Obama Approves Sales of Armed Drones to Foreign Governments besides U.K.
With the encouragement of U.S. defense contractors, the Obama administration has decided to allow the export of armed drones to countries other than the United Kingdom, which until now was the only ally permitted to buy the technology.
The announcement did not say which foreign governments were next in line to acquire weaponized unmanned aerial vehicles. But The Washington Post reported “allied nations from Italy to Turkey to the Persian Gulf region” have wanted to get their hands on drones that can attack targets. Some unarmed drones have been sold to France, Italy and other NATO countries to support intelligence gathering.
The new policy does come with the restriction that buyers cannot use the American-made drones “to conduct unlawful surveillance or [for] unlawful force against their domestic populations,” according to an unclassified summary. Sales would also be subject to “a strong presumption of denial,” meaning governments would have to present a strong case for acquiring the drones.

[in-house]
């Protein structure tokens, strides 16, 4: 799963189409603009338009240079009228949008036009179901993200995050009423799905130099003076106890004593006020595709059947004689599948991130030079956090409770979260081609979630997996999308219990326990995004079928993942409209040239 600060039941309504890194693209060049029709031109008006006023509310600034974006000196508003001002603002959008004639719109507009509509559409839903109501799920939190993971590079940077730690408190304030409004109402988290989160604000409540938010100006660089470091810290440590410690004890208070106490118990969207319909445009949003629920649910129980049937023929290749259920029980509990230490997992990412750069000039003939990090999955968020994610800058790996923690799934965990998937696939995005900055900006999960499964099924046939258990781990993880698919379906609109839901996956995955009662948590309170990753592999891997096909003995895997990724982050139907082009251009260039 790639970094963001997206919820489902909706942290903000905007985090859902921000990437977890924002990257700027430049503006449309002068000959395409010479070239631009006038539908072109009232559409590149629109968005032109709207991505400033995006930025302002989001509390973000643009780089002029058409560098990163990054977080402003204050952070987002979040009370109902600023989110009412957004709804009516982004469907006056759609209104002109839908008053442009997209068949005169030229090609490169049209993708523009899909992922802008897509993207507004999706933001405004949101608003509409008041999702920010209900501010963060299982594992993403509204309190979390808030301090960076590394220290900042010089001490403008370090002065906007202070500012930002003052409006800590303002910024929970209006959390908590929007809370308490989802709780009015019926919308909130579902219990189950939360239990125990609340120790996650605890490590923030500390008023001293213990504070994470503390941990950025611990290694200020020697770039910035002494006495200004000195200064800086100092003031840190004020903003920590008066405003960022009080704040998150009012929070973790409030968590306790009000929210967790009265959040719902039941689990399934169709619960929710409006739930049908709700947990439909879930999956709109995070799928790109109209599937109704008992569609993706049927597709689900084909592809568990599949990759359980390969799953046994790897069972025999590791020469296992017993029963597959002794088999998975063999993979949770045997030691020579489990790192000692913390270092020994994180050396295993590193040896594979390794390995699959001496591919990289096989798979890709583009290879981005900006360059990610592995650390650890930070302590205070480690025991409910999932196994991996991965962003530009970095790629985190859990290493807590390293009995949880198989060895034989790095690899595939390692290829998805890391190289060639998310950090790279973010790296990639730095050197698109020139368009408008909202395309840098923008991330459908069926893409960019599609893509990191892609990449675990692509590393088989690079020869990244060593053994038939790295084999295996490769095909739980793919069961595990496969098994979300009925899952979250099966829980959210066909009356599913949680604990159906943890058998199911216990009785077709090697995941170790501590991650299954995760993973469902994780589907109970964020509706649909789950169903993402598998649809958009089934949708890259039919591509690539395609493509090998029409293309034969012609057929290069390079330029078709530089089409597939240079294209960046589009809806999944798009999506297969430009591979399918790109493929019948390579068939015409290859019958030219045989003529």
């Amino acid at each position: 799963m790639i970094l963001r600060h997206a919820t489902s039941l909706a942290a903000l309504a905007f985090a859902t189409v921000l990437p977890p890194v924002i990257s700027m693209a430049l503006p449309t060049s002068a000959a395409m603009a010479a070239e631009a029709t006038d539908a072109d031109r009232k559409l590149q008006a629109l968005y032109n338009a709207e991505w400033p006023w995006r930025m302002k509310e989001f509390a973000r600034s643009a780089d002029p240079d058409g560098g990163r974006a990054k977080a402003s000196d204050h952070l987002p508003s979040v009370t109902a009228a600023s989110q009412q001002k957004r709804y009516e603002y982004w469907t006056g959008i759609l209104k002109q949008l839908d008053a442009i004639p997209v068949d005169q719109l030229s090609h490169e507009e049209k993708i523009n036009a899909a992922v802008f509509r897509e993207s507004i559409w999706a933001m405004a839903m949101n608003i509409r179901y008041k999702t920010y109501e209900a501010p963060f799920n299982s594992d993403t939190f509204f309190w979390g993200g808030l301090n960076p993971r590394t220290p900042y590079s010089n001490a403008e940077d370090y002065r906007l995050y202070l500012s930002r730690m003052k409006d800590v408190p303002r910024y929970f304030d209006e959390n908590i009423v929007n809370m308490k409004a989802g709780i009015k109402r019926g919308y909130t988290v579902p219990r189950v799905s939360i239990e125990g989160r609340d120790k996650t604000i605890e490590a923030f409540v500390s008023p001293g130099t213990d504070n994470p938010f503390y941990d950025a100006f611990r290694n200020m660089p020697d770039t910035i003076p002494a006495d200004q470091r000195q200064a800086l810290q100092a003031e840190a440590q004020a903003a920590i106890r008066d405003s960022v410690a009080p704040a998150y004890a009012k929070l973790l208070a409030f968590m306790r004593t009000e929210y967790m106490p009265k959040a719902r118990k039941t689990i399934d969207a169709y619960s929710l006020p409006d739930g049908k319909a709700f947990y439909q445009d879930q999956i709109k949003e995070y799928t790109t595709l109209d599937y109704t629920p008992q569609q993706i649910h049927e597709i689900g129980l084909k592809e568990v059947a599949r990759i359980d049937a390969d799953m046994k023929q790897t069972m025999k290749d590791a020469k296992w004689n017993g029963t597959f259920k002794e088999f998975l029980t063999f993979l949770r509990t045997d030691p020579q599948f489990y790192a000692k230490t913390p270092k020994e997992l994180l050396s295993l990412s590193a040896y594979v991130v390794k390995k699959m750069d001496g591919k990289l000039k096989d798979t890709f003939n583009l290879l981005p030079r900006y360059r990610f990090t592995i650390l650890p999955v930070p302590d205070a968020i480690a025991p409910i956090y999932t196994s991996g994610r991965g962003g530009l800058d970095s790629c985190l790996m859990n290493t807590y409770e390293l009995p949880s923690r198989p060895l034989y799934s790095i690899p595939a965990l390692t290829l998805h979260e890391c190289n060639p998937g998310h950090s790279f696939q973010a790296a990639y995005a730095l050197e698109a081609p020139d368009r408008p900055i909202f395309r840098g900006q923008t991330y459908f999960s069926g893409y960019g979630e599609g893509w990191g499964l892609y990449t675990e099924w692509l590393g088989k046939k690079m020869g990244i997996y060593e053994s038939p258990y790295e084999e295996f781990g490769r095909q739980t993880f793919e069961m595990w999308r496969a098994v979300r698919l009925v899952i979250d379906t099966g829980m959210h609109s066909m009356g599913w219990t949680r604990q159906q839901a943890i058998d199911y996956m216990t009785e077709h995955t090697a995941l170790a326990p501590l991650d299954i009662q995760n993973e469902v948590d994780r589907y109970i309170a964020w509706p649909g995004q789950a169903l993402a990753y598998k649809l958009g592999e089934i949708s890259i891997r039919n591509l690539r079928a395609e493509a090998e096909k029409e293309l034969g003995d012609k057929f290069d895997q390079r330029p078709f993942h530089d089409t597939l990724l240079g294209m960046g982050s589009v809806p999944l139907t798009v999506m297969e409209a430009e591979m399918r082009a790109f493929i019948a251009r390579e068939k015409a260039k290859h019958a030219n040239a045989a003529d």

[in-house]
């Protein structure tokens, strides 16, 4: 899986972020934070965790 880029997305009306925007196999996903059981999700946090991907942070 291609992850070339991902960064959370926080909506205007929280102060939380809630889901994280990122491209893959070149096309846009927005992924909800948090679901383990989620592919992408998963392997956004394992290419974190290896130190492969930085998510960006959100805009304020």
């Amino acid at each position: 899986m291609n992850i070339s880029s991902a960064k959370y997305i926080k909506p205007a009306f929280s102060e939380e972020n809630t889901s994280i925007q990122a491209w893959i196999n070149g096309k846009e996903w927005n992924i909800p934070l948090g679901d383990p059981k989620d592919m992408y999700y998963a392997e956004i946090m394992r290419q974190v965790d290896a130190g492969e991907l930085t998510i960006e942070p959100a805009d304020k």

The prohibition raises questions about selling drones to governments such as Turkey’s that have been accused of human rights violations and trying to suppress political dissent.
Manufacturers in China and Israel also produce armed drones. China has sold technologies with military applications to other countries, making it a potential competitor with American drone manufacturers.
To Learn More:
Obama Administration to Allow Sales of Armed Drones to Allies (by Missy Ryan, Washington Post)
U.S. Export Policy for Military Unmanned Aerial Systems (State Department)
U.S. Congress Authorizes the Sale of 16 Drones to France for $1.5 Billion(by Anne-Laure Chanteloup, AllGov)
Drone Makers Push to be Allowed to Expand Foreign Sales (by Noel Brinkerhoff and David Wallechinsky, AllGov)
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